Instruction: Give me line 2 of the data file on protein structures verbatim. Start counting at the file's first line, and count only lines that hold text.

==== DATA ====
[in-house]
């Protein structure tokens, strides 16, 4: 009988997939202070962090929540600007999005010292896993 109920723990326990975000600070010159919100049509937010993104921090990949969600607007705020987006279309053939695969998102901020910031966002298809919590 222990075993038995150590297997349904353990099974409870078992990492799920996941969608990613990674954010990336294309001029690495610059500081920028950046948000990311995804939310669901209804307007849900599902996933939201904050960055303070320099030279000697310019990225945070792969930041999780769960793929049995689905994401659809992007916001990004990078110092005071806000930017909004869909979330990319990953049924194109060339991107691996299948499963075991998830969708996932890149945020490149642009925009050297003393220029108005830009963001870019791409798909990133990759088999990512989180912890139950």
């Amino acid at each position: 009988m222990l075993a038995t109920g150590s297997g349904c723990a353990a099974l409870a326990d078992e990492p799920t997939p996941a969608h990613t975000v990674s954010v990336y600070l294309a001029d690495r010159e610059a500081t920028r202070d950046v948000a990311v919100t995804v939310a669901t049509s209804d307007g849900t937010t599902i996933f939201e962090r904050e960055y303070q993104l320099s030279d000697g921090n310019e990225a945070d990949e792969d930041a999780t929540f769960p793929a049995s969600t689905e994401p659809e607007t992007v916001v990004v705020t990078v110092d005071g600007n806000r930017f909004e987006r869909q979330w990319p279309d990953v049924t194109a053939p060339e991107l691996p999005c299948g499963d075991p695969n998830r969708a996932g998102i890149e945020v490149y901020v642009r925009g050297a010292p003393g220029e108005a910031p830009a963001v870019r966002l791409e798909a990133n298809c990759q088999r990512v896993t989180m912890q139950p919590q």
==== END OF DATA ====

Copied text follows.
């Protein structure tokens, strides 16, 4: 009988997939202070962090929540600007999005010292896993 109920723990326990975000600070010159919100049509937010993104921090990949969600607007705020987006279309053939695969998102901020910031966002298809919590 222990075993038995150590297997349904353990099974409870078992990492799920996941969608990613990674954010990336294309001029690495610059500081920028950046948000990311995804939310669901209804307007849900599902996933939201904050960055303070320099030279000697310019990225945070792969930041999780769960793929049995689905994401659809992007916001990004990078110092005071806000930017909004869909979330990319990953049924194109060339991107691996299948499963075991998830969708996932890149945020490149642009925009050297003393220029108005830009963001870019791409798909990133990759088999990512989180912890139950």